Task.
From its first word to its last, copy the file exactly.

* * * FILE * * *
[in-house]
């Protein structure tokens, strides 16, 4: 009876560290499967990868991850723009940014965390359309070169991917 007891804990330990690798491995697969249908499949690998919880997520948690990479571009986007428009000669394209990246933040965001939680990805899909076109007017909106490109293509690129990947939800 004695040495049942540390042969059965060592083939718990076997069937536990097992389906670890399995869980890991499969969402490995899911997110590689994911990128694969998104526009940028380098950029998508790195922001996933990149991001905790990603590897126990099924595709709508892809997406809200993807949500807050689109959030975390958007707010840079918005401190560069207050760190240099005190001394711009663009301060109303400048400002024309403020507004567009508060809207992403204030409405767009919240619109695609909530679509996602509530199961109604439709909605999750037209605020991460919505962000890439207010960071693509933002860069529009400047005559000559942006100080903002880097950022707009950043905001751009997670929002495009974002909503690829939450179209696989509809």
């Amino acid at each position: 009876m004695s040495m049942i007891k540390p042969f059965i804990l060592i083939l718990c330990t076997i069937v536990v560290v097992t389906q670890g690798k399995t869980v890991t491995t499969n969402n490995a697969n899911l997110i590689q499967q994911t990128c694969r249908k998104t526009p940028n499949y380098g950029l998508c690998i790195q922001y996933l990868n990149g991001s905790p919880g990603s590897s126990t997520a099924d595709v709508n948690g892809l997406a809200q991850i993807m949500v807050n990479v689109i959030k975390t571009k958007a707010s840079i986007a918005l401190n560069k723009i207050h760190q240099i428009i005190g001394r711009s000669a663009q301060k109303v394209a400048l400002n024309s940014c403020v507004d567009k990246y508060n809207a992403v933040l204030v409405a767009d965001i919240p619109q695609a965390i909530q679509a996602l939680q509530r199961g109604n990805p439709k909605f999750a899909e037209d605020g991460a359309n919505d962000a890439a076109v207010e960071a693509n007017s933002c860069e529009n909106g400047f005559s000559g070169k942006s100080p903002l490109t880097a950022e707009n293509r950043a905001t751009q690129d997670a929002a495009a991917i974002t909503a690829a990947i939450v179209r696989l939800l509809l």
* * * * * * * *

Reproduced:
[in-house]
């Protein structure tokens, strides 16, 4: 009876560290499967990868991850723009940014965390359309070169991917 007891804990330990690798491995697969249908499949690998919880997520948690990479571009986007428009000669394209990246933040965001939680990805899909076109007017909106490109293509690129990947939800 004695040495049942540390042969059965060592083939718990076997069937536990097992389906670890399995869980890991499969969402490995899911997110590689994911990128694969998104526009940028380098950029998508790195922001996933990149991001905790990603590897126990099924595709709508892809997406809200993807949500807050689109959030975390958007707010840079918005401190560069207050760190240099005190001394711009663009301060109303400048400002024309403020507004567009508060809207992403204030409405767009919240619109695609909530679509996602509530199961109604439709909605999750037209605020991460919505962000890439207010960071693509933002860069529009400047005559000559942006100080903002880097950022707009950043905001751009997670929002495009974002909503690829939450179209696989509809």
């Amino acid at each position: 009876m004695s040495m049942i007891k540390p042969f059965i804990l060592i083939l718990c330990t076997i069937v536990v560290v097992t389906q670890g690798k399995t869980v890991t491995t499969n969402n490995a697969n899911l997110i590689q499967q994911t990128c694969r249908k998104t526009p940028n499949y380098g950029l998508c690998i790195q922001y996933l990868n990149g991001s905790p919880g990603s590897s126990t997520a099924d595709v709508n948690g892809l997406a809200q991850i993807m949500v807050n990479v689109i959030k975390t571009k958007a707010s840079i986007a918005l401190n560069k723009i207050h760190q240099i428009i005190g001394r711009s000669a663009q301060k109303v394209a400048l400002n024309s940014c403020v507004d567009k990246y508060n809207a992403v933040l204030v409405a767009d965001i919240p619109q695609a965390i909530q679509a996602l939680q509530r199961g109604n990805p439709k909605f999750a899909e037209d605020g991460a359309n919505d962000a890439a076109v207010e960071a693509n007017s933002c860069e529009n909106g400047f005559s000559g070169k942006s100080p903002l490109t880097a950022e707009n293509r950043a905001t751009q690129d997670a929002a495009a991917i974002t909503a690829a990947i939450v179209r696989l939800l509809l």